In World First, Key African Species Will be Relocated to Another Continent After it Became Extinct in India

A team of experts from South Africa and Namibia are helping to relocate a population of cheetahs to India in an ambitious restoration program that just got the go-ahead.

Magda Ehlers

It would be the first time ever that a major predator was moved inter-continentally to reestablish a population where it had once been, and India is working hard to make sure it goes well.

The majestic cheetah, iconic of the African bush, once roamed an area from the steppes of Turkey all the way to the dry forests and grasslands of India’s western and central regions.

Now critically endangered, perhaps fewer than 50 Asiatic cheetahs are alive today, and are found only in Iran, with Indian monarchs hunting the animal to extinction in the subcontinent by the 1950s. 20 years later, a significant reintroduction effort was made with the Asiatic cheetah from Iran, but successes never materialized.

“Indira Gandhi was very keen on bringing back the cheetah,” said Dr. M. K. Ranjitsinh, to the Indian Express. “The negotiations went well and Iran promised us the cheetah, but our potential release sites needed to be upgraded with an increase in prey base and greater protection. Moreover, during the process, the Emergency was declared in the country and soon after the Shah of Iran fell.”

“As a flagship species, the conservation of the cheetah will revive grasslands and its biomes and habitat, much like Project Tiger has done for forests and all the species that have seen their numbers go up,” he added.

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Chair of the Wildlife Trust of India, and former Director for Wildlife of the Indian Government—essentially the Indian version of David Attenborough—Ranjitsinh is working with a national private-public-non-profit team that’s assessing and building a comprehensive plan for the arrival of the spotted sprinter.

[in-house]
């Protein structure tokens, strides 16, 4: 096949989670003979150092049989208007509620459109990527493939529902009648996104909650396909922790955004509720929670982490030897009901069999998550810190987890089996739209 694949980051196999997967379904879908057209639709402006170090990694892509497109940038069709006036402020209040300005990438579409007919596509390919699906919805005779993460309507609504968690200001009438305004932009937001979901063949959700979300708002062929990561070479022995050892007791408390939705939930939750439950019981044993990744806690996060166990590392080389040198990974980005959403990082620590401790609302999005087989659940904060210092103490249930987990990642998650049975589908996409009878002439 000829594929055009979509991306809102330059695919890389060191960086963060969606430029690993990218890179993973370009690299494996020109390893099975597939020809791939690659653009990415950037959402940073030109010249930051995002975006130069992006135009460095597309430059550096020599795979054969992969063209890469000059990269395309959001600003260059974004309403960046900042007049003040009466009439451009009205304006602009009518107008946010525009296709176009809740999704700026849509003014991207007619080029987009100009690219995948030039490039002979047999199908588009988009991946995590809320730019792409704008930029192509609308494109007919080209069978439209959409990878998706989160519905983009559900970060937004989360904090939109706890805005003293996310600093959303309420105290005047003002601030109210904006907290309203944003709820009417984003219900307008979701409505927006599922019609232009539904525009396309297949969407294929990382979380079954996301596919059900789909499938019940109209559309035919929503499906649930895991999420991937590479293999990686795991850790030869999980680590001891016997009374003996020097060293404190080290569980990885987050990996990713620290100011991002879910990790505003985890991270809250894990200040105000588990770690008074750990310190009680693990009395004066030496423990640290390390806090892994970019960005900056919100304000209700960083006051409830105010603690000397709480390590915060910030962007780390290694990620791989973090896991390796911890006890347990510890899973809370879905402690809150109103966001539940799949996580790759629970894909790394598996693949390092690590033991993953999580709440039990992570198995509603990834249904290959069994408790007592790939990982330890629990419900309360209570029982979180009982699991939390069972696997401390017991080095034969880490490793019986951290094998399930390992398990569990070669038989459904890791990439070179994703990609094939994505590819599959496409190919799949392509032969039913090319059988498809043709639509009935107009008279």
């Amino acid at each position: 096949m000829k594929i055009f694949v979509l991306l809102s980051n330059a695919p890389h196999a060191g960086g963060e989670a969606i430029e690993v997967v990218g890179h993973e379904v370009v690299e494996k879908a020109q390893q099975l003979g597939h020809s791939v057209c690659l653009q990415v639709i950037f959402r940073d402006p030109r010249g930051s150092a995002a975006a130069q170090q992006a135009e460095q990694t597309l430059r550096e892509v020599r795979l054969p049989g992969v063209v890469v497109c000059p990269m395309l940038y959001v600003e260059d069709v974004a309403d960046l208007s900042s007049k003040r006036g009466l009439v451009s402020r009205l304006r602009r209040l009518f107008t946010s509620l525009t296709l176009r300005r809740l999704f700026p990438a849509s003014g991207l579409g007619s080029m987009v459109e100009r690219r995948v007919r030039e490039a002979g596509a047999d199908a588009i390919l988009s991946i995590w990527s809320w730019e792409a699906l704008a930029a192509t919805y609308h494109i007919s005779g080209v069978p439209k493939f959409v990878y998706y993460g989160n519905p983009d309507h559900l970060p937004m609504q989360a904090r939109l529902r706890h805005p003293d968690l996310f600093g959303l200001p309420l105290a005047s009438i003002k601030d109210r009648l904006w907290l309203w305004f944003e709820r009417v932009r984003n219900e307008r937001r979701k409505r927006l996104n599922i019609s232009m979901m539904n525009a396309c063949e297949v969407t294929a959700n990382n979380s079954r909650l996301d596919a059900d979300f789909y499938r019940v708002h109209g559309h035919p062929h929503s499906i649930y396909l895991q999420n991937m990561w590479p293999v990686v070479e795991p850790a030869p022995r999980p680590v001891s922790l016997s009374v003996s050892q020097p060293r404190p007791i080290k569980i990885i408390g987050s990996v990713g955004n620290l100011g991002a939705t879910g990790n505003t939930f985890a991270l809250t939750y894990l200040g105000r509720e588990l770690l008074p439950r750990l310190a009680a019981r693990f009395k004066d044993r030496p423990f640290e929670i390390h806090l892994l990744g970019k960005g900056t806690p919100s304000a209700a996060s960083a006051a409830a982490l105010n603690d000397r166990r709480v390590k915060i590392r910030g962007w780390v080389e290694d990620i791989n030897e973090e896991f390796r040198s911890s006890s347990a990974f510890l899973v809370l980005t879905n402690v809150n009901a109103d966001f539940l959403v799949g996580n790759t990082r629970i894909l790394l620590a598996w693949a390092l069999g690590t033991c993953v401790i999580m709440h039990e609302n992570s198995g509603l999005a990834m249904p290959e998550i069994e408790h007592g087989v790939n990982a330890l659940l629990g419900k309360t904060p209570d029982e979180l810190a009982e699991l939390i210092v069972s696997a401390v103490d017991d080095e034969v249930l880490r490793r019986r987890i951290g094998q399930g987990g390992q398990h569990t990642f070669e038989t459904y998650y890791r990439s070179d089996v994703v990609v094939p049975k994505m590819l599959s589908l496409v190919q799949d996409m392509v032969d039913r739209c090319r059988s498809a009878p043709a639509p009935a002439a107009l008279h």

Hope for grasslands

Charl Durand

Ranjitsinh explains how the forests of India receive an enormous amount of conservation support, while the grasslands, subject to clearance for decades because of a strong focus on agriculture, get very little.

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In fact, many of the animals that make their home among India’s forests and grasslands, such as the Chital deer, evolved to escape cheetahs. Furthermore, often the species that are under the strictest national protection are actually animals of the plains, that merely wander into the forests occasionally, or who have had their grassland homes replaced with forests to make room for tigers and leopards.

Ideally, the reintroduction program will involve the transfer about 35-40 animals from the two African nations to between four and five sites to ensure natural disasters or poaching can’t ruin the project all at once.

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Six sites are being considered for the reintroduction program. The first four, Kuno and Madhav National Parks, and Gandhi Sagar and Nauradehi Wildlife Sanctuaries, are in the state of Madhya Pradesh. Mukundara Hills Tiger Reserve and Shergarh Wildlife Sanctuary are also being considered—both of which are located in the state of Rajasthan, in which the Taj Mahal can also be found.

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